Hip-hop hipsters hit the repeat button

Edmonton, Alberta: doesn’t sound like a prime spot for the coolest afterparties. However, Cadence Weapon’s new album, “Afterparty Babies,” tries to change that conception.

Hitting you like a wave of Daft Punk and Dr. Dre, “Afterparty Babies” capitalizes on the recent electro hip-hop trend with heavily synthesized beats and capitalist lyrics. Indeed, Canada’s social democracy seems to be going well for Mr. Weapon. “I’m not a master / I just do what I have to to get rich,” he affirms.

Definitely the most appealing of the songs on the album is “House Music,” which was released earlier this month on iTunes. With cut and mixed electronic heaviness, it’s got a beat that you can blast from your white Lexus whilst waiting at the traffic lights — and still be cool in the eyes of most hipsters. “Y’all know what I’m talking ’bout, / I’m in the house” might sound like typical hip-hop lyrics, but they just can’t be when they’re set to a beat that’s more schizophrenic than sizzlin’. Mr. Weapon’s attempt to surpass the general attitude of most commercial hip-hop is laudable, and he manages to produce a sound that veers from the ordinary.

Sadly, once the novelty has worn off, Mr. Weapon’s beats just provide letdown after letdown.

It’s just like the “worst DJ night ever” that he describes in the dialogue at the end of “House Music” : “We had one good night and it just progressively got worse and worse.” Come on, Cadence, you’ve got to work on the follow-up! Songs like “In Search of The Youth Crew” do show potential, but there’s very little about the album that feels fully formed. Esoteric “hip-hop hipsters” like Mr. Weapon would do well to follow ideas through to their logical conclusion. When the same sounds are repeated again and again, it doesn’t make a song cool, it makes it annoying.

The afterparty babies have obviously been retarded by the electro rave drugs, if Edmonton is even that intense.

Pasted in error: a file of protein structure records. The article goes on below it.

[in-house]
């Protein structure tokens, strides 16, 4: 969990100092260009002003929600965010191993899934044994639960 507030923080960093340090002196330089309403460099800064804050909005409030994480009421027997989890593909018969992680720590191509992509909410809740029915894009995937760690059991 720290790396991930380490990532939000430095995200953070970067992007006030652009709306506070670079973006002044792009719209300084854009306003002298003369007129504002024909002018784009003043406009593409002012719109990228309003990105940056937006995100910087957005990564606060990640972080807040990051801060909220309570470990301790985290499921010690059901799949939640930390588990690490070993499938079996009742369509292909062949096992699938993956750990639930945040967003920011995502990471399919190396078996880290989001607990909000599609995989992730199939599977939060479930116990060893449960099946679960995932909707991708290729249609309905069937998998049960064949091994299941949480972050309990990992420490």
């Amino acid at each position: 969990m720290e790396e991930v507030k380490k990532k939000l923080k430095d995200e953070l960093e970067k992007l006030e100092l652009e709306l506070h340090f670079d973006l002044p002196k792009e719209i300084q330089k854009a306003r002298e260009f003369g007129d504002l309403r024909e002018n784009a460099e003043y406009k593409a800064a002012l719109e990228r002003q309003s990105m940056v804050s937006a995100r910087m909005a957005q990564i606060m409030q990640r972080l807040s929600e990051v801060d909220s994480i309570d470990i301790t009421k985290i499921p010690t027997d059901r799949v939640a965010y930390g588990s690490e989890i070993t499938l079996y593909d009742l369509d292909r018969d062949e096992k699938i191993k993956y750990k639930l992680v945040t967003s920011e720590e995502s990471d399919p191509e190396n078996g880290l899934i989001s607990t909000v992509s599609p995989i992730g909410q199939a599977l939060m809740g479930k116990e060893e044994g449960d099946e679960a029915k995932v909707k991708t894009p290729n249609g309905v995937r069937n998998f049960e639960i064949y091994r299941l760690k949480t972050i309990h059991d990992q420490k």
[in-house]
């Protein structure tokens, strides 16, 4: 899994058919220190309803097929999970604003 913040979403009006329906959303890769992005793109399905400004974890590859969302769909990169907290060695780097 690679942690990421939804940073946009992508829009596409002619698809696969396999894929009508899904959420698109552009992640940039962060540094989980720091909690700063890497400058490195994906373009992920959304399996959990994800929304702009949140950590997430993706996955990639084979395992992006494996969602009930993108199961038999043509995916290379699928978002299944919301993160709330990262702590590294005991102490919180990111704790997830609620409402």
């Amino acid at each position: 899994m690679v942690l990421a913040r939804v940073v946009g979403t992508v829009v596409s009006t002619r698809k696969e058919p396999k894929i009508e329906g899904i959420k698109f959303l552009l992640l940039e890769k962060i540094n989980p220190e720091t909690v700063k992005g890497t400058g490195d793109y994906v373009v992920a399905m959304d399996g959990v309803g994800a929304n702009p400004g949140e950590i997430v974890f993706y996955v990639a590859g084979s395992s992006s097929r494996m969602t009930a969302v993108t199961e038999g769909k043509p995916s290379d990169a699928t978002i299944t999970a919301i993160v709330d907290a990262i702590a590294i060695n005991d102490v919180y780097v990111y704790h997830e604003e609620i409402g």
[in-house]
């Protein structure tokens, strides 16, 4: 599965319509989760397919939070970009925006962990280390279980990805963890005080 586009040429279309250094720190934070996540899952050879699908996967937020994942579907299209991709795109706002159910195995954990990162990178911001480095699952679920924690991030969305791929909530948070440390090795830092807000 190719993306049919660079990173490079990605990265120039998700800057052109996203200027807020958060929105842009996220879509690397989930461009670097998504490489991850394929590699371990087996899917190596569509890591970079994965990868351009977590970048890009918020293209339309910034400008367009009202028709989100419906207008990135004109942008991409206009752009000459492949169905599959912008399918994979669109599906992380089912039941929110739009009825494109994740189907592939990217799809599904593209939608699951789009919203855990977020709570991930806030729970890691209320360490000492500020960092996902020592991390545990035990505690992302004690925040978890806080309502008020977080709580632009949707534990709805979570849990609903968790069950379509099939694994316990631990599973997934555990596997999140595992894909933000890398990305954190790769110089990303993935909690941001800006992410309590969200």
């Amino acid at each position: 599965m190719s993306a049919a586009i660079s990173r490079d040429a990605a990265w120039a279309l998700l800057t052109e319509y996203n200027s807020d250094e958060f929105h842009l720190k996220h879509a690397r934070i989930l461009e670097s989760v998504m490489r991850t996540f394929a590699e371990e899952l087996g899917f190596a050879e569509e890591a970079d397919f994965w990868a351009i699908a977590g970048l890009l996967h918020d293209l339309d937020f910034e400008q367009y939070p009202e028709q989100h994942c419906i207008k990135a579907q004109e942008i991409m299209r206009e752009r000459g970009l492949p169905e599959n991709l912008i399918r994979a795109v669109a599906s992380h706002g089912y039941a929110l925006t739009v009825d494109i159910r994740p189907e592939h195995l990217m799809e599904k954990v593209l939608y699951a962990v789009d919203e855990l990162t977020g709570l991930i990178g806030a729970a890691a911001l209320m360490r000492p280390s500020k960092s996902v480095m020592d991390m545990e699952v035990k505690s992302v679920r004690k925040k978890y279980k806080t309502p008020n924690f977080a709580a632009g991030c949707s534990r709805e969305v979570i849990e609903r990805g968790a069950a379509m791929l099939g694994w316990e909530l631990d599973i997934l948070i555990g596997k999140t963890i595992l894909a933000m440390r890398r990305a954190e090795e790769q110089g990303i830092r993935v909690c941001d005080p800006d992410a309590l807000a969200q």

When Mr. Weapon says, “I wonder why we move away” (about fifteen thousand times) in “Move Away,” it leaves one wondering: Why did Cadence Weapon ever decide to move away from the electro hip-hop sound that he established with solid rapping at the beginning of the song to a corny, sliding synth repeated again and again?

Indeed, he unconsciously acknowledges this in another song, “Messages Matter,” moving clearly over the lines “everyone is meant to be a DJ and every party is meant to be great” in a fluid rapping style. It seems impossible to believe that this is the same rapper who produced “True Story,” which sounds like Daddy Yankee … with synthesizers, duh. Here, he rises above the role he seems to have created for himself as a bad Kanye mimic at a children’s party and comes into his own, a prophet, telling us his “message.” And damn, we’re going to sit up and listen.

The album is almost impossible to listen to in its entirety; there are few good songs and several patches of samey tracks. Although Mr. Weapon seems interested enough to satirize modern society, his songs can come off as obnoxious. With lyrics such as “Just bought a house / Can’t deal with the space,” Weapon seems more likely to offend than amuse and, despite the critique of consumerism implied in his treatment of brand celebrities such as Brad and Angelina, humor is exactly what Mr. Weapon is in need of.

Perhaps this is too harsh, because Cadence Weapon isn’t a force of evil. He may have not yet reached aesthetic maturity, but he isn’t the kind of rapper who advocates killing or violence. He has acknowledged rap as a force … for dance.

Just as San Francisco rappers are pumping out E’d up hyphy dance music (“Hyphy, I don’t really know what that means,” raps Mr. Weapon in “Mixed Messages”), Alberta rappers are trying to push forward into the new zone of rap that’s currently being explored. Admirably, Mr. Weapon is attempting to create a dance music scene in an environment that is rather colder.